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Why value of local array is saved between function calls?

S__MPay
Beginner
121 Views

I noticed if I define a local variable in a function:

realdimension(n1, n2) :: myArray

myArray will keep its last values next time I call function causing wrong calculations.
Before I assumed dimension keyword will allocate and initialize an array with zero members.
How can I prevent this and reset the array. I think using myArray(:, :) = 0. is not efficient.

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Andrew_Smith
New Contributor III
121 Views

Arrays and scalars are not initialized to zero by default. It is not standard Fortran to do so but you can set a compiler flag to make it happen.

Explicit setting to zero is better practice and will be efficiently done by the compiler, no less so than a zero setting to zero by compiler flag.

There is a useful compiler setting to set signalling nan to these floating point types and it would help you detect any more cases where you assumed zero.

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6 Replies
Andrew_Smith
New Contributor III
122 Views

Arrays and scalars are not initialized to zero by default. It is not standard Fortran to do so but you can set a compiler flag to make it happen.

Explicit setting to zero is better practice and will be efficiently done by the compiler, no less so than a zero setting to zero by compiler flag.

There is a useful compiler setting to set signalling nan to these floating point types and it would help you detect any more cases where you assumed zero.

View solution in original post

Arjen_Markus
Valued Contributor III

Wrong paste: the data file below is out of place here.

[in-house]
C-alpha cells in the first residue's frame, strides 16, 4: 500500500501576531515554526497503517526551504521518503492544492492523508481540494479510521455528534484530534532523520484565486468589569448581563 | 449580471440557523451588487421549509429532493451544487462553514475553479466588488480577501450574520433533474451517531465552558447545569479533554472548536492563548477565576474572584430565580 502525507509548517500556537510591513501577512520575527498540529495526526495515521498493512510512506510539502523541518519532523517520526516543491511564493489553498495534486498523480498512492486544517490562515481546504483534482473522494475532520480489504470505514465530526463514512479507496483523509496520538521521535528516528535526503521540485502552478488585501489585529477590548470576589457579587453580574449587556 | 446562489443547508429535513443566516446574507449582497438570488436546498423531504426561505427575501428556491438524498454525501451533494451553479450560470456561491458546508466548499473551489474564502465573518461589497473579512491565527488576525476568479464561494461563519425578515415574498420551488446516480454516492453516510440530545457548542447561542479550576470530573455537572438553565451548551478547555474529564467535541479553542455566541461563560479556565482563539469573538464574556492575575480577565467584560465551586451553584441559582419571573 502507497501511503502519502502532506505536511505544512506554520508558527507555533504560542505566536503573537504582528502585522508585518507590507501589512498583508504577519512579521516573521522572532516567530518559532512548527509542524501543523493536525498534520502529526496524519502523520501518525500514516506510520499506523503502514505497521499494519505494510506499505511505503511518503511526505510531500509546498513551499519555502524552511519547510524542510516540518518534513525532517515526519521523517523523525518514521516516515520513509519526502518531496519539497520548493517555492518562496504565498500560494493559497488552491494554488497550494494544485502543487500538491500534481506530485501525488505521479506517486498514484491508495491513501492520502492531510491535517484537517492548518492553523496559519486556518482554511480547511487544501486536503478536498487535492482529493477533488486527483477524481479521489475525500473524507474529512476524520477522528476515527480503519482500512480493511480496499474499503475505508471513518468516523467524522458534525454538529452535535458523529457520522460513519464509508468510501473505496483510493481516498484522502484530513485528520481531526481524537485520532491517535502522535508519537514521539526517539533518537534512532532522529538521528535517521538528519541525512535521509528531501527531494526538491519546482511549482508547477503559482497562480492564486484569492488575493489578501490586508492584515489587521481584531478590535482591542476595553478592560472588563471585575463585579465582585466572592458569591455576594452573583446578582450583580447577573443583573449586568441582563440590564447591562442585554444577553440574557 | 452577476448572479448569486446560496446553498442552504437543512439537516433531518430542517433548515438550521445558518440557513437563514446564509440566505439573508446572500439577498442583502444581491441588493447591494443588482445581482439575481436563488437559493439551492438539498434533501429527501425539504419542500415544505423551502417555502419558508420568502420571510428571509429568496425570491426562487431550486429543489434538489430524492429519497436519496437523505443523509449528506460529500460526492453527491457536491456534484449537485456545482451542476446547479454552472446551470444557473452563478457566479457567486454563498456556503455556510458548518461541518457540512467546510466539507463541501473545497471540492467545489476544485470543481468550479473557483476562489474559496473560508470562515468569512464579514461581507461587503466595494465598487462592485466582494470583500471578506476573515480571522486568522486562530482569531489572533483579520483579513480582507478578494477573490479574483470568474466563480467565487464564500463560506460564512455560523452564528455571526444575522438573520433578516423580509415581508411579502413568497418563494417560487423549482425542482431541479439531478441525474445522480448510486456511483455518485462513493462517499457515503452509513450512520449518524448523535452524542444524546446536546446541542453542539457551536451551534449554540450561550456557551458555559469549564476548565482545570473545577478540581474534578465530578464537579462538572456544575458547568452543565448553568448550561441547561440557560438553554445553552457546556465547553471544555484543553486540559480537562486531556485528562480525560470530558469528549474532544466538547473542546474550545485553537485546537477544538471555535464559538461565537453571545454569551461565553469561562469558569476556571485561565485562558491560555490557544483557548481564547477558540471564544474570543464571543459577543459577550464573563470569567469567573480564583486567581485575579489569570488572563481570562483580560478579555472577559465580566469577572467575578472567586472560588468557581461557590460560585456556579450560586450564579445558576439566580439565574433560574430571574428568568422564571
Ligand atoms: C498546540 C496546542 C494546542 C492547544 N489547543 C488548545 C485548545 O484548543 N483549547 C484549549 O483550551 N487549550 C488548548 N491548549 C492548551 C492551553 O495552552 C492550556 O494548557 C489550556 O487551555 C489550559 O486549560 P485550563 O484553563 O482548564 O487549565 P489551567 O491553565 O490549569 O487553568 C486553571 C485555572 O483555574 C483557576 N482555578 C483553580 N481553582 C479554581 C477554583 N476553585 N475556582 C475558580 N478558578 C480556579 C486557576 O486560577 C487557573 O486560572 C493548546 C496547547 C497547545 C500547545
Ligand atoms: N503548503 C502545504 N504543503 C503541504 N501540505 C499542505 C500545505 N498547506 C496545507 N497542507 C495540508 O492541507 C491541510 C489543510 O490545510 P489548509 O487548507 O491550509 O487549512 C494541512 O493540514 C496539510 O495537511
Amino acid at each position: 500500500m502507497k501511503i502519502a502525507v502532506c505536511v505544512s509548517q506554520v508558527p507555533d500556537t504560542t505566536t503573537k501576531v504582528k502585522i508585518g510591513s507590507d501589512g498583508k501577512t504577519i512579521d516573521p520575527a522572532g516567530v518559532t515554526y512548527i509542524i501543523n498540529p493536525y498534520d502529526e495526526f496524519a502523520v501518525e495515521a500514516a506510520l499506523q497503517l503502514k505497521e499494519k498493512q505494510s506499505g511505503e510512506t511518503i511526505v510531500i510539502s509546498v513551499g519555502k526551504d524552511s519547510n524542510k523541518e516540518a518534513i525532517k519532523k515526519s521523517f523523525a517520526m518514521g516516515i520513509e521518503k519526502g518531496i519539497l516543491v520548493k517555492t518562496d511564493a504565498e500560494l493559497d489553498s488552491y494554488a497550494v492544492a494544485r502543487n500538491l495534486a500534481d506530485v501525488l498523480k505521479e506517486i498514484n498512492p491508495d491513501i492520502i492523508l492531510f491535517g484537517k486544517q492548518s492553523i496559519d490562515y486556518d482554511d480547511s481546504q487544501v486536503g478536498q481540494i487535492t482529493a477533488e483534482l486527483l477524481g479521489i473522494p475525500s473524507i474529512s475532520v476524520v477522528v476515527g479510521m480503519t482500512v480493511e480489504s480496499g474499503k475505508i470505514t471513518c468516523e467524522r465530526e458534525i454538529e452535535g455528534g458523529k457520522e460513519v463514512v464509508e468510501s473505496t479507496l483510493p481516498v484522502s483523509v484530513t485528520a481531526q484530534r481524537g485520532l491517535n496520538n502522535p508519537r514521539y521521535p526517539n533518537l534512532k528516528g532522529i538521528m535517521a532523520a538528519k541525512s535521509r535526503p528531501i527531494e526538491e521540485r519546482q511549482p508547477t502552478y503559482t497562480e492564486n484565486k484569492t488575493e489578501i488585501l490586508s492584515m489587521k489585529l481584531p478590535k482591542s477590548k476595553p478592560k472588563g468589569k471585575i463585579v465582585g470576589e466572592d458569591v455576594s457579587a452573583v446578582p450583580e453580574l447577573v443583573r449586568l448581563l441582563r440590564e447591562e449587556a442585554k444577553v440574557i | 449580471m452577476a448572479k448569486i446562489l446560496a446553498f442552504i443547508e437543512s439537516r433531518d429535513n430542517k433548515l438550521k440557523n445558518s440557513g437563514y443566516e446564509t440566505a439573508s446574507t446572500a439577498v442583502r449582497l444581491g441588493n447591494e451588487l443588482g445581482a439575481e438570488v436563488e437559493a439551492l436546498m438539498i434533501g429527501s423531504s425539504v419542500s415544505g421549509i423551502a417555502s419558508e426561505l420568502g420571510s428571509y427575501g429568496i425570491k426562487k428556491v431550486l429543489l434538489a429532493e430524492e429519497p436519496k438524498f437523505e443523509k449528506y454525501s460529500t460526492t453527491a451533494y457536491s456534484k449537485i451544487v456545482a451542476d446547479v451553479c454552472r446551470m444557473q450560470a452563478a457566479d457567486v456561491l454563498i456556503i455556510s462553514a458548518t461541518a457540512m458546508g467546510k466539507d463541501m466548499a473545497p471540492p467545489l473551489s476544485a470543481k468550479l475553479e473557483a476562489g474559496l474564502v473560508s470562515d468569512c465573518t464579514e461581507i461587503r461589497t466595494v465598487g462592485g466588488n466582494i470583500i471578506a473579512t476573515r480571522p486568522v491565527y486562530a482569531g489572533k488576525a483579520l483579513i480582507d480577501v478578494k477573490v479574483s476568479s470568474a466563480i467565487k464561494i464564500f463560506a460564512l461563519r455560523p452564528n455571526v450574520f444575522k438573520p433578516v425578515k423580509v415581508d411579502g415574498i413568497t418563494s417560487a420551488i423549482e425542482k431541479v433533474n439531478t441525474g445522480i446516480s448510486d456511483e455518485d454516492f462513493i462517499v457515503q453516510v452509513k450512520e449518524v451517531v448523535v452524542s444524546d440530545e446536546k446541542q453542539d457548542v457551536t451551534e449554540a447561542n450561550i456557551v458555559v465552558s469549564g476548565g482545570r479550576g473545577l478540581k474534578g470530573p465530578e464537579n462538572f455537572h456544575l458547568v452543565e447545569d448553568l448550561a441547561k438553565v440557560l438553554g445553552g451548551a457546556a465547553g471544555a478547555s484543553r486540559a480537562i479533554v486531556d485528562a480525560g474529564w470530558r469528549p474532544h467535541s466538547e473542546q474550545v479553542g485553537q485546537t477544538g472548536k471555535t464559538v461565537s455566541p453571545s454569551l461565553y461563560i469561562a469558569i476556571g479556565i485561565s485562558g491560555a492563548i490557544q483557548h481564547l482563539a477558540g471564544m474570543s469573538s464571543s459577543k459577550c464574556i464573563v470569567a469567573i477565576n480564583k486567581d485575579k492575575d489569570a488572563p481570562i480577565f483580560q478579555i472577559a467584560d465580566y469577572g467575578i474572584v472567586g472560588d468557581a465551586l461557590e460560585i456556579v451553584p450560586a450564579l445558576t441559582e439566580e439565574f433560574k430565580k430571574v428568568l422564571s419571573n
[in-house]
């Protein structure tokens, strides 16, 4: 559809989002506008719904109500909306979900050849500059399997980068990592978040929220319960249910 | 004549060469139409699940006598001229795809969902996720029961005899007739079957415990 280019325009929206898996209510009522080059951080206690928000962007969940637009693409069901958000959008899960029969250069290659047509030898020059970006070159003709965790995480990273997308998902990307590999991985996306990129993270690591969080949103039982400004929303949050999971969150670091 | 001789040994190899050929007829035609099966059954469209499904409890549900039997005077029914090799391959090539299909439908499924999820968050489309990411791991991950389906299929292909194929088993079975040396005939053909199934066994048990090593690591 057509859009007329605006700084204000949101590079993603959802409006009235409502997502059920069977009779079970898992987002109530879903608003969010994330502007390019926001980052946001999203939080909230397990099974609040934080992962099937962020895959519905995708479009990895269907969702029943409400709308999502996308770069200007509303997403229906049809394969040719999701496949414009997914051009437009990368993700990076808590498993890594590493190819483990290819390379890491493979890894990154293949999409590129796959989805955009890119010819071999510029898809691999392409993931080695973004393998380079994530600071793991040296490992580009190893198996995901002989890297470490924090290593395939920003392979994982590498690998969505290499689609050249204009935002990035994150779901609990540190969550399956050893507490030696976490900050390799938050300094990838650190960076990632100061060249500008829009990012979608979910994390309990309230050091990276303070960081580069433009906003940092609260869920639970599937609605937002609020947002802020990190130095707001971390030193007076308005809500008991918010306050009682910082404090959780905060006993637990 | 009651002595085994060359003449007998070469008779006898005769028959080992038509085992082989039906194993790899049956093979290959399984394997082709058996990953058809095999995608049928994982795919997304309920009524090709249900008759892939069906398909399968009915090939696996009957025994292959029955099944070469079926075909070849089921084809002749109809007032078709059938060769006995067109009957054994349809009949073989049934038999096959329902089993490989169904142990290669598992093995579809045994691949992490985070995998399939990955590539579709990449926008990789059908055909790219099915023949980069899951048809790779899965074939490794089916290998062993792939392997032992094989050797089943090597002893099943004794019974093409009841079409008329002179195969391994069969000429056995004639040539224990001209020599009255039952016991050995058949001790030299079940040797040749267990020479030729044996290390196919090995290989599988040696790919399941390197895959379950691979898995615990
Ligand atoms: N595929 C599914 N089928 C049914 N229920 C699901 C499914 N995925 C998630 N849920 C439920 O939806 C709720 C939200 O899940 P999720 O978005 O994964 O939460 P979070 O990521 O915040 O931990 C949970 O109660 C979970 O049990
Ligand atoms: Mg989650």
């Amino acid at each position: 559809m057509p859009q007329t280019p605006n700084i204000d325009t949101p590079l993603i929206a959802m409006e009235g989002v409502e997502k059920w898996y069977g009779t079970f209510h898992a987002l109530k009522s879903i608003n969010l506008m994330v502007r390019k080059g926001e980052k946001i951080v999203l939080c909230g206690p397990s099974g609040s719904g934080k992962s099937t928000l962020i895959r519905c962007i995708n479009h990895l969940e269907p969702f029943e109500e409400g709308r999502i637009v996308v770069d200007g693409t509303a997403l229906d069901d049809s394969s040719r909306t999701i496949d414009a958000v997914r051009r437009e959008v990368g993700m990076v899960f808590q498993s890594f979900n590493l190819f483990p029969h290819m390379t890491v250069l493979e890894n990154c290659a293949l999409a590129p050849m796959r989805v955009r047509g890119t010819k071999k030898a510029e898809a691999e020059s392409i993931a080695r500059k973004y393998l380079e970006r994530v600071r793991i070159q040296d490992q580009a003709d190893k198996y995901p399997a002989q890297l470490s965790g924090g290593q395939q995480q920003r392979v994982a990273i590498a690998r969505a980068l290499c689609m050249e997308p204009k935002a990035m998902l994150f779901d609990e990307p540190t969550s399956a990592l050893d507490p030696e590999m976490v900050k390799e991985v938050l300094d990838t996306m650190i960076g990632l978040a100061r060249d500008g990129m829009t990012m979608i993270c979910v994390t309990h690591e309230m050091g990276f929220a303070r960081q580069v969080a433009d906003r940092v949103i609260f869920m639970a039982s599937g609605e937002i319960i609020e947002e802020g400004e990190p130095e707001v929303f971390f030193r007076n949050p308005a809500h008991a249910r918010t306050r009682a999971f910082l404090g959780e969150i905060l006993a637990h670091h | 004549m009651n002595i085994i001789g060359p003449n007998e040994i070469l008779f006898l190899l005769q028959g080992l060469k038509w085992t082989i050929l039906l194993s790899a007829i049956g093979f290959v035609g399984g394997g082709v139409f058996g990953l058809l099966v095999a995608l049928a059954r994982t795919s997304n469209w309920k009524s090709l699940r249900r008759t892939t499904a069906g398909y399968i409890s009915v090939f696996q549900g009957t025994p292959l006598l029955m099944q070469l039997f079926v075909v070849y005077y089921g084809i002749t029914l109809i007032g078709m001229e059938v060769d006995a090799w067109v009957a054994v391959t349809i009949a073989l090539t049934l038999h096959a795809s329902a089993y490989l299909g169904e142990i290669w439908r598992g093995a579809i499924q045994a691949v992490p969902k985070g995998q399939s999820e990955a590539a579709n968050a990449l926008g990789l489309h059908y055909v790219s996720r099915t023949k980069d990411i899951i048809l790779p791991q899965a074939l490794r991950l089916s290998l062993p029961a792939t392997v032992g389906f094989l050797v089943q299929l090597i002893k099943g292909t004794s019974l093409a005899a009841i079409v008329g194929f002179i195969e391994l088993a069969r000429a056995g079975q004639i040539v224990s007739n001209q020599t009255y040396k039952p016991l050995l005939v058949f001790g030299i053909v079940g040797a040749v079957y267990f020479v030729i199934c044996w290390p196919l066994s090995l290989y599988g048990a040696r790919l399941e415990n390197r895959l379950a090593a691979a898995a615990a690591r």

121 Views

Note that instead of:

myArray(:,:) = 0

you can also use:

myArray = 0

 

 

mecej4
Black Belt
121 Views

A local variable, strictly speaking, is undefined whenever the subprogram is entered, unless it has the SAVE attribute. It is the programmer's responsibility to do any desired initialization.

There is no compiler option to zero a variable each time the subprogram is entered. You can request the zeroing to be done when the program starts. The variable will then be zero only when the subprogram is entered the first time. Even then, the values of unsaved local variables will be undefined for subsequent entries to the same subprogram. They may retain the values from the previous entry, by coincidence, or the values may be trash values that were placed in the same memory locations in another subprogram.

TimP
Black Belt
121 Views

Ifort gives local arrays a default SAVE attribute.  This is among the reasons for recommending decorating procedures which should be thread safe with RECURSIVE.  Compile flag -Qauto and others which imply it have the same effect.

As mentioned above, if you want the array zeroed each time you should assign 0 explicitly.  Ifort normally would generate efficient code for this, likely with a memset function call.

Steve_Lionel
Black Belt Retired Employee
121 Views

Some additional comments...

- /Qauto or similar will replace the "remembered values" with random values from whatever was on the stack. The arrays will not be reset to zero.

- The compiler option to zero-initialize variables happens before the program starts - it does not reset values on each procedure call.

Explicit code to zero-initialize the arrays is the only correct way of solving this issue.

S__MPay
Beginner
121 Views

Here I will post a summary of all the answers:

Andrew Smith wrote:

Arrays and scalars are not initialized to zero by default. It is not standard Fortran to do so[...]

Explicit setting to zero is better practice and will be efficiently done by the compiler [...]

mecej4 wrote:

There is no compiler option to zero a variable each time the subprogram is entered. [...]

Steve Lionel (Ret.) wrote:

[...]

- /Qauto or similar will replace the "remembered values" with random values from whatever was on the stack. The arrays will not be reset to zero.

- The compiler option to zero-initialize variables happens before the program starts - it does not reset values on each procedure call.

Explicit code to zero-initialize the arrays is the only correct way of solving this issue.

Arjen Markus wrote:

Note that instead of:

myArray(:,:) = 0

you can also use:

myArray = 0

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